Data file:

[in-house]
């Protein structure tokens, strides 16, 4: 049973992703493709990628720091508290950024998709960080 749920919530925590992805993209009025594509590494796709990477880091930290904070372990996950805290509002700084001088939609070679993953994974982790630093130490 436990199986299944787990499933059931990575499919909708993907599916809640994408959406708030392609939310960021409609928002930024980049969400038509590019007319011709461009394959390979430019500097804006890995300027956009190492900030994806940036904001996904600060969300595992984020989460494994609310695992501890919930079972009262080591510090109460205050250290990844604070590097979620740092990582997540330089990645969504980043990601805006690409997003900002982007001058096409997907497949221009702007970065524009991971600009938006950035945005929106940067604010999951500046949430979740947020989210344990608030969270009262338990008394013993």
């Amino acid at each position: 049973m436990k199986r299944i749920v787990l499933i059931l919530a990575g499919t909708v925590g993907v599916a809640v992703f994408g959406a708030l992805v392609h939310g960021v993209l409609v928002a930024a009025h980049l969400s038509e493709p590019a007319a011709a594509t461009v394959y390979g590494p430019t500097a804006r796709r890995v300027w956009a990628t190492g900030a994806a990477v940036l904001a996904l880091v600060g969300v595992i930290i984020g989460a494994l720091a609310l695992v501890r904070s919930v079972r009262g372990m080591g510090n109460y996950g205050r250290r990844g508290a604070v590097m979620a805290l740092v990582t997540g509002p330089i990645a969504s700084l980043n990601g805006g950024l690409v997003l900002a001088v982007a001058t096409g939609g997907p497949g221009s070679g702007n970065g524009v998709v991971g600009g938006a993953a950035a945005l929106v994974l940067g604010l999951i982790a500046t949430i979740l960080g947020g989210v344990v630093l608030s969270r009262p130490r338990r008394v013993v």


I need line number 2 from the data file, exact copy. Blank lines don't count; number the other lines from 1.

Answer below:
């Protein structure tokens, strides 16, 4: 049973992703493709990628720091508290950024998709960080 749920919530925590992805993209009025594509590494796709990477880091930290904070372990996950805290509002700084001088939609070679993953994974982790630093130490 436990199986299944787990499933059931990575499919909708993907599916809640994408959406708030392609939310960021409609928002930024980049969400038509590019007319011709461009394959390979430019500097804006890995300027956009190492900030994806940036904001996904600060969300595992984020989460494994609310695992501890919930079972009262080591510090109460205050250290990844604070590097979620740092990582997540330089990645969504980043990601805006690409997003900002982007001058096409997907497949221009702007970065524009991971600009938006950035945005929106940067604010999951500046949430979740947020989210344990608030969270009262338990008394013993």